There was evidence that contacts for all studied conditions, except acute alcohol-related events, were lower after restrictions were announced compared with pre-restriction levels (figure 3A). The largest relative reductions in contact behaviour following restriction introduction were observed for diabetic emergencies (OR 0·35 [95% CI 0·25–0·50]), depression (0·53 [0·52–0·53]), and self-harm (0·56 [0·54–0·58]). With the exception of acute alcohol-related events (0·98 [0·89–1·10]), there was evidence of a reduction in contact behaviour for all conditions studied: anxiety 0·67 (0·66–0·67), eating disorders 0·62 (0·59–0·66), obsessive-compulsive disorder (0·69 [0·64–0·74]), self-harm 0·56 (0·54–0·58), severe mental illness 0·80 (0·78–0·83), stroke 0·59 (0·56–0·62), transient ischaemic attack 0·63 (0·58–0·67), heart failure 0·62 (0·60–0·64), myocardial infarction 0·72 (0·68–0·77), unstable angina 0·72 (0·60–0·87), venous thromboembolism 0·94 (0·90–0·99), and asthma exacerbation 0·88 (0·86–0·90; figure 3B; appendix p 17).

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Figure 3Interrupted time-series analysis of changes in general practitioner contacts before and after the introduction of UK-wide restrictions

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(A) Lines indicate the observed percentage of the denominator population with primary care contacts for each health condition in 2020. Shaded regions indicate the predicted percentage of contacts from the full interrupted time-series model (including data from 2017 onwards). Vertical lines show the adjustment-to-restrictions period from which data were excluded from the analysis (March 8–28, 2020). Tick marks on the x-axis represent the first day of the specified month. (B) 95% CIs of ORs for the estimated relative reduction in contacts as a percentage of the denominator population for each health condition immediately after the adjustment-to-restrictions period (March 29, 2020) compared with the pre-lockdown period (values closer to 0 represent a greater reduction in the estimated percentage of people with general practitioner contacts). (C) 95% CIs of ORs for the estimated effect of time (in weekly increments) since the introduction of restrictions (March 29, 2020)on contacts as a percentage of the denominator population for each condition (values >1 indicate an increasing percentage of population with contacts over time). Results for 2020 only are shown here (see appendix p 24 for full model fit to data from 2017, and appendix pp 17–18 for full relative reduction and recovery ORs and 95% CIs). COPD=chronic obstructive pulmonary disease. OR=odds ratio.
From March 29, 2020, we saw evidence of increasing contacts for most conditions over time. Acute alcohol-related events and unstable angina contacts appeared to recover faster (3–5% increase in odds of contact per week; figure 3C; appendix p 18) than, for example, mental health contacts, for which odds of contact increased by 1–2% per week despite a 20–47% drop following restrictions (figure 3B; appendix p 17). Sensitivity analyses using varying exclusion periods between pre-lockdown and with-restrictions periods provided broadly consistent results over a range of scenarios (appendix pp 17–25).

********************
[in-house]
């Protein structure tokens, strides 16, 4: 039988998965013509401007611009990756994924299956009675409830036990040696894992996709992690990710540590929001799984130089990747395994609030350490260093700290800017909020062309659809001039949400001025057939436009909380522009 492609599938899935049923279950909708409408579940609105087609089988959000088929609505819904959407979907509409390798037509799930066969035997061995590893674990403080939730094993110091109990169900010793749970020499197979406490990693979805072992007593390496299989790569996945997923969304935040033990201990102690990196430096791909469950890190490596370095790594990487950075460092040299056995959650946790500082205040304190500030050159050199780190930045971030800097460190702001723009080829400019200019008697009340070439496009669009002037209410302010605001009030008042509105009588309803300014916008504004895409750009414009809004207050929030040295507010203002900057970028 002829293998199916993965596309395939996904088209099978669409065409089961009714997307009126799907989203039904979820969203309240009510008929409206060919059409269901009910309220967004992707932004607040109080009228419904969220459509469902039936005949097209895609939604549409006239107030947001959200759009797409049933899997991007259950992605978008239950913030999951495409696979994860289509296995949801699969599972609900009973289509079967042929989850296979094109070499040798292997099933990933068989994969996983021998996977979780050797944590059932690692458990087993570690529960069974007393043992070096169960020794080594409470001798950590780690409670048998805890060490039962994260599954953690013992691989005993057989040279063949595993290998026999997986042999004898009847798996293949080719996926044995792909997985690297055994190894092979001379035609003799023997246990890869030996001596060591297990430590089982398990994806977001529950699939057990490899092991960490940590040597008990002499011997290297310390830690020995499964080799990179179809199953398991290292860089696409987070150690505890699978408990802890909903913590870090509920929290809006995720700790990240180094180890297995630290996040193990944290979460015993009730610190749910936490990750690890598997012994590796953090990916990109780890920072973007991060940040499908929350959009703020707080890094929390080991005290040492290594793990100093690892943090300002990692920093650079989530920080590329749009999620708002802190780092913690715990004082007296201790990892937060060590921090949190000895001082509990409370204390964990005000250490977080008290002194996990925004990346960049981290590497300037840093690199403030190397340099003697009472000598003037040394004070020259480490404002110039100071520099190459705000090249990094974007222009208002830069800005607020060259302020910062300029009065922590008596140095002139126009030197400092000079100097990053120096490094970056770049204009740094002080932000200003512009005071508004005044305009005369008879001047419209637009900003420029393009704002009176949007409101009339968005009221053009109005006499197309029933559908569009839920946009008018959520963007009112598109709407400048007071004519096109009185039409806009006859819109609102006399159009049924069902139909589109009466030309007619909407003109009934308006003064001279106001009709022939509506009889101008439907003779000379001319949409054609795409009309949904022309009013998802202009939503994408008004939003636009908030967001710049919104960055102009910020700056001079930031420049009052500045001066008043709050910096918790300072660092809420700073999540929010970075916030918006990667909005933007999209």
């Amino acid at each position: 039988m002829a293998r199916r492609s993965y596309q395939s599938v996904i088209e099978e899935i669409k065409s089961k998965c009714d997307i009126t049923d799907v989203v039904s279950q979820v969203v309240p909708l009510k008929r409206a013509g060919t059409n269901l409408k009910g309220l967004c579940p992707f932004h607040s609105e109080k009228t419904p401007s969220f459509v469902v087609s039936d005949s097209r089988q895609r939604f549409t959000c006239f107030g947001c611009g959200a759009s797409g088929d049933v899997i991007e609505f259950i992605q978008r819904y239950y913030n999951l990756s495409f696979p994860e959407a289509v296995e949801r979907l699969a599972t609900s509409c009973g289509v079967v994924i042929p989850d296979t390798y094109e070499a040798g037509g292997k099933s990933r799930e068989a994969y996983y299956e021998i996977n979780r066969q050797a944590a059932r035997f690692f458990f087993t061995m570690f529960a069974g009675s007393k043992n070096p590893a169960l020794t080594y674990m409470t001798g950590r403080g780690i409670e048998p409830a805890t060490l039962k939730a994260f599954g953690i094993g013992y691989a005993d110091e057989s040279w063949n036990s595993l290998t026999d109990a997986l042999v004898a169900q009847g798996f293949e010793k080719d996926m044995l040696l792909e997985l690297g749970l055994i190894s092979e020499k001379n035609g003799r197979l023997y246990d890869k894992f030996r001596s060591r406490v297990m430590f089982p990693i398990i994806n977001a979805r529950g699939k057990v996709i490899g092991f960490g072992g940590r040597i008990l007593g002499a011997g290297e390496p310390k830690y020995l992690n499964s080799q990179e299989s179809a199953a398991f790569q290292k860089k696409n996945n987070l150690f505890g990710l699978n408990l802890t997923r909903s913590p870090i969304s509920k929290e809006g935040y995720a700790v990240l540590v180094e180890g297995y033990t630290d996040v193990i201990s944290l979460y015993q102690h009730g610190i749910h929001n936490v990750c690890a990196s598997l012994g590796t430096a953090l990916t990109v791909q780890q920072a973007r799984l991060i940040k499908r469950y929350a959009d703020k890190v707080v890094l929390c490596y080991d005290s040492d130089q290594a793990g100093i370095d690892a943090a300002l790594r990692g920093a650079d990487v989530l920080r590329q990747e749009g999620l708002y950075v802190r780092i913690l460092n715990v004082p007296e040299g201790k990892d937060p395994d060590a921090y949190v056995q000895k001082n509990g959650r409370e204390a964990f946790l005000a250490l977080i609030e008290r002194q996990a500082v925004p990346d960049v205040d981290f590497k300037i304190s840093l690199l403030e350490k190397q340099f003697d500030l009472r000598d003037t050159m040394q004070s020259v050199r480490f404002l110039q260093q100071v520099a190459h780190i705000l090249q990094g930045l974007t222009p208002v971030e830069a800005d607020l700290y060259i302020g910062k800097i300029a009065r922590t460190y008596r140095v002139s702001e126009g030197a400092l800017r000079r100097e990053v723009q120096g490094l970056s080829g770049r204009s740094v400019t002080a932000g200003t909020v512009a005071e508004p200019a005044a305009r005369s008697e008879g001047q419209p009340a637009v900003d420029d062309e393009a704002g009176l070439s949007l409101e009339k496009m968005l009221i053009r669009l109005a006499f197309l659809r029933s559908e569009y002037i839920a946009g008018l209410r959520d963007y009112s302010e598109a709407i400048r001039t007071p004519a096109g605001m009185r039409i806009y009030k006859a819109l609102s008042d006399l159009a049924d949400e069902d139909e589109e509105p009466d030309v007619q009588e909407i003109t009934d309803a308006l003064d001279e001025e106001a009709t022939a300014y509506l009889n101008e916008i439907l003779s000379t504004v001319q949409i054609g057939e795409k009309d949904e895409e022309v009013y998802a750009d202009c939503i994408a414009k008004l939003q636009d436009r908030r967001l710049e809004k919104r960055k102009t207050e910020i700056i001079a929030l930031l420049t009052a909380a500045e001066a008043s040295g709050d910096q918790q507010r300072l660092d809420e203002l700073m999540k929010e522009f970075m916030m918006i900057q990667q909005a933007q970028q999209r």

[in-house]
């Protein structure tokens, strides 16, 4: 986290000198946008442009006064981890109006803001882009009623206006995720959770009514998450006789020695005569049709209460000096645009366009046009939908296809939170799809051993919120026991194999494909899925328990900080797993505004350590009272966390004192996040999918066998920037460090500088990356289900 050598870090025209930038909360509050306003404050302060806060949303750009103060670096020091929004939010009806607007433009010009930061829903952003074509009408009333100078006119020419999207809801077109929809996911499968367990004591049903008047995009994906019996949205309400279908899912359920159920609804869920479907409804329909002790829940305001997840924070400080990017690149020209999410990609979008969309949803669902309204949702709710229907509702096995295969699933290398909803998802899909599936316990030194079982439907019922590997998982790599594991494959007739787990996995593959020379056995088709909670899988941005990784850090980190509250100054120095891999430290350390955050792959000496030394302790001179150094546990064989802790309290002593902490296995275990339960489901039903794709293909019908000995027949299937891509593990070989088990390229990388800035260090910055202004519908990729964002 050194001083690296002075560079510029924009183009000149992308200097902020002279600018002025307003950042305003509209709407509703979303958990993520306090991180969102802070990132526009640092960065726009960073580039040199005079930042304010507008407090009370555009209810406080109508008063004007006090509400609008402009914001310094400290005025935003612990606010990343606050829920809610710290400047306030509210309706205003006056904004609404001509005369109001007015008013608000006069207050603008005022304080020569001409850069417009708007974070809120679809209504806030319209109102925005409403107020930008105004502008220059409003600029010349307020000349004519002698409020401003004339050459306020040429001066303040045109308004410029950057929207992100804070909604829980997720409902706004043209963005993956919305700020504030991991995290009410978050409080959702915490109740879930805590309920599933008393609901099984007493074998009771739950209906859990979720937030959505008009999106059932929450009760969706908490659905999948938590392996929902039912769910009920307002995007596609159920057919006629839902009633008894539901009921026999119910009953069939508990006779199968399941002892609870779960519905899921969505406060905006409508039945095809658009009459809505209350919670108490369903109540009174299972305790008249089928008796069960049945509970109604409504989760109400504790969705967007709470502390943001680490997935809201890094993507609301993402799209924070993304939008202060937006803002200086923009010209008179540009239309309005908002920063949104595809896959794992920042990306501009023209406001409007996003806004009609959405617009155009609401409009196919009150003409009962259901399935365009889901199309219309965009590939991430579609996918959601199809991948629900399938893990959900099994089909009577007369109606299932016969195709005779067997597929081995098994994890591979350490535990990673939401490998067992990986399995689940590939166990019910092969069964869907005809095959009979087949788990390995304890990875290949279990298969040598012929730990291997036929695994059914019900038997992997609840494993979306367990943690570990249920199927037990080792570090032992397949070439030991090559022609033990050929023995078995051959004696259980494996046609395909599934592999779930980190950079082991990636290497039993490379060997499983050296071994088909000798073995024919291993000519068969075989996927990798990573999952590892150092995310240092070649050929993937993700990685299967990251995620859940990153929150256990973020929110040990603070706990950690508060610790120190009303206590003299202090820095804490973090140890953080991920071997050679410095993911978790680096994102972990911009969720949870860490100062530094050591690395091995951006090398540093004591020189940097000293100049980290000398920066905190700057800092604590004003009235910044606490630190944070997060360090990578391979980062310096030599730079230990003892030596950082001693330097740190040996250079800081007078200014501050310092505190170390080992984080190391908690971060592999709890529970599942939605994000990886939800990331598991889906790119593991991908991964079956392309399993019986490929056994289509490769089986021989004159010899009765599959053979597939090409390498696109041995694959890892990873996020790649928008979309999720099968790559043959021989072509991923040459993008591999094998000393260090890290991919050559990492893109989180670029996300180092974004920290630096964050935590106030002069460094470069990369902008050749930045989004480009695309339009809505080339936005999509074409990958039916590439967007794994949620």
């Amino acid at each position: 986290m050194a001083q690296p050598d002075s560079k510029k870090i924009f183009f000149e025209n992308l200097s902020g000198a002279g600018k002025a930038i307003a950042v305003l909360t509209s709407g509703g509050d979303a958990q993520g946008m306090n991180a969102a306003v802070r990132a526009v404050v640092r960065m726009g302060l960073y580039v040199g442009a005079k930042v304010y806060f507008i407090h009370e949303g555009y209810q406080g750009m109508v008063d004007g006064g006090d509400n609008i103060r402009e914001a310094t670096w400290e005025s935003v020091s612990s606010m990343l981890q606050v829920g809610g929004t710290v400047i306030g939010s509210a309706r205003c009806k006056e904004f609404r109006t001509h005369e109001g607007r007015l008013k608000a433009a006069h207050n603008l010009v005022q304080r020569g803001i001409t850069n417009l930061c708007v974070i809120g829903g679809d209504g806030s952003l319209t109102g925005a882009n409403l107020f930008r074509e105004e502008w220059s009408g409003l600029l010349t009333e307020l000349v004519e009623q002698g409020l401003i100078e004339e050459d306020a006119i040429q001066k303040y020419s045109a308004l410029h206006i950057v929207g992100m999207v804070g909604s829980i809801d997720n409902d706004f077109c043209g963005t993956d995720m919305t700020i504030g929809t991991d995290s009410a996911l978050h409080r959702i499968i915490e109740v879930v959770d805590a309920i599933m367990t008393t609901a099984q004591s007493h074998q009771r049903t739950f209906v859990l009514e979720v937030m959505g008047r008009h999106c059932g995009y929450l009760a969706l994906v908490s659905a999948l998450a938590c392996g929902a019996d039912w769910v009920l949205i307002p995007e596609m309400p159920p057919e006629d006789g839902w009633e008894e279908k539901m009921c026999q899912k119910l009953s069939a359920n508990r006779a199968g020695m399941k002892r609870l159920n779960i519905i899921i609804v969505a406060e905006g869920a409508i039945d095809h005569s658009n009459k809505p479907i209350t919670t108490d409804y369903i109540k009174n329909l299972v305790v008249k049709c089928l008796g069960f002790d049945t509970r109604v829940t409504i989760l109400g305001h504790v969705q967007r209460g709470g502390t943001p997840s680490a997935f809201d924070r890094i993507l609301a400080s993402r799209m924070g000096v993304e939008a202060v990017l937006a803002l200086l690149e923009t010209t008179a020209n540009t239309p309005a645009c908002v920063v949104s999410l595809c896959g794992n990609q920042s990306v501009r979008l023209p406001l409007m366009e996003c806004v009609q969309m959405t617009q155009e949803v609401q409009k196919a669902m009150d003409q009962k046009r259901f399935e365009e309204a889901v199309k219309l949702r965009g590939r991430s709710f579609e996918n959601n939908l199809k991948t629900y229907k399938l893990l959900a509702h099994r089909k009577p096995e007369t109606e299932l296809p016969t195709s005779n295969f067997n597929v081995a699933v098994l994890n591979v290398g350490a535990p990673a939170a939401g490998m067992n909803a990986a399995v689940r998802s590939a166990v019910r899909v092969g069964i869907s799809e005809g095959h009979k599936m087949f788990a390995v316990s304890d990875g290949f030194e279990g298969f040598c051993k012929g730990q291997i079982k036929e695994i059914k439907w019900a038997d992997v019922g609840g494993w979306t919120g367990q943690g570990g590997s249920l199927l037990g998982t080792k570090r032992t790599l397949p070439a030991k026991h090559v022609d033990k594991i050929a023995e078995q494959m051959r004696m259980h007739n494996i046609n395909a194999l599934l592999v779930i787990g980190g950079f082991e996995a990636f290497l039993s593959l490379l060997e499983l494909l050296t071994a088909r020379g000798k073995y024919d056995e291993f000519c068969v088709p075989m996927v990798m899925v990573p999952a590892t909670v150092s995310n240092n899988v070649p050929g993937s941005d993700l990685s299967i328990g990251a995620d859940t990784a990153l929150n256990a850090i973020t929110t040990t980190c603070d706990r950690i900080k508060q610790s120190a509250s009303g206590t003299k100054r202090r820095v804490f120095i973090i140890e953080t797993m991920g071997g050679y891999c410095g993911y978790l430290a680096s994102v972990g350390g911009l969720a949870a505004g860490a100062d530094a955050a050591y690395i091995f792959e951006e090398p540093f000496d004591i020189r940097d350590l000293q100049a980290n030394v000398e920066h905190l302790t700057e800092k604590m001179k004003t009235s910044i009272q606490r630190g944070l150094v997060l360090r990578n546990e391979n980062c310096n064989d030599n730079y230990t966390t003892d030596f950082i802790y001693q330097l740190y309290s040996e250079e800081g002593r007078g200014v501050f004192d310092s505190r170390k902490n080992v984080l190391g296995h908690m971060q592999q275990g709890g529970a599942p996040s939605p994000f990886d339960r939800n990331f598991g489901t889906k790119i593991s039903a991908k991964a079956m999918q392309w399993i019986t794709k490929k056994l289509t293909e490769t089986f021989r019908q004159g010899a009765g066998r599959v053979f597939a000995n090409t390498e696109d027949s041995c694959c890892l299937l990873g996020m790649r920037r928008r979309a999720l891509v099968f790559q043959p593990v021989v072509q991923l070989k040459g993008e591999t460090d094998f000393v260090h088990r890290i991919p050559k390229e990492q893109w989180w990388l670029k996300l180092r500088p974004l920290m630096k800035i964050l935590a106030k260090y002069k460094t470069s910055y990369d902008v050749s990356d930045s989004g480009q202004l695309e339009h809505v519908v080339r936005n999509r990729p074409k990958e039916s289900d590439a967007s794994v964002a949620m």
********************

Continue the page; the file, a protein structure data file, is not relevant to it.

Table 3 shows the potential impact of reduced contacts on relevant populations. For some rare conditions, such as unstable angina and acute alcohol-related events, the absolute change in contacts was relatively small; however, other more common conditions had a larger absolute change in contacts. For example, compared with expected numbers of COPD exacerbation contacts per million people with COPD, we estimated that there were cumulatively 43 900 fewer contacts between March 29 and July 4; there were 3640 fewer contacts from April 26 to June 2 and 3230 fewer from June 28 to July 4, indicating a slow return to pre-lockdown contact levels but not complete recovery. Cumulatively between March 29 and July 4, we also estimated 14 100 fewer asthma exacerbation contacts for every million people with asthma, 12 800 fewer depression contacts per million people in the denominator population, and 6600 fewer anxiety contacts per million people in the denominator population.

Table 3Estimated reduction in number of primary care contacts

Data represent the estimated number of primary care contacts for acute physical and mental health conditions in a hypothetical non-COVID-19 year compared with the number of contacts estimated from our model for 2020 for two week-long periods: April 26–May 2 and June 28–July 4. Estimates of the number of contacts are in a hypothetical population of 1 million people, but the reference populations are condition specific (table 1). COPD=chronic obstructive pulmonary disease.

Discussion

Primary care contacts for key physical and mental health conditions dropped considerably after the introduction of population-wide restriction measures in March, 2020. By July, 2020, with the exception of unstable angina and acute alcohol-related contacts, primary care contacts for all conditions studied remained below pre-lockdown levels. We estimated that by July, 2020, per million people in the general population, there were very small (<10) drops in the cumulative number of contacts for myocardial infarction, unstable angina, and venous thromboembolism. However, we estimated large drops for anxiety, depression, and COPD contacts.

Our study is the first to explore the effect of lockdown measures on primary care contacts for specific acute physical and mental health conditions across the UK. A study of 47 primary care practices in Salford, a largely deprived urban area in northwest England that was badly affected by the pandemic, suggested that primary care consultations across four broad categories (common mental health problems, cardiovascular and cerebrovascular disease, type 2 diabetes, and cancer) had reduced by up to 50% by the end of May, 2020.

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  • Williams R
  • Jenkins DA
  • Ashcroft DM
  • et al.
Diagnosis of physical and mental health conditions in primary care during the COVID-19 pandemic: a retrospective cohort study.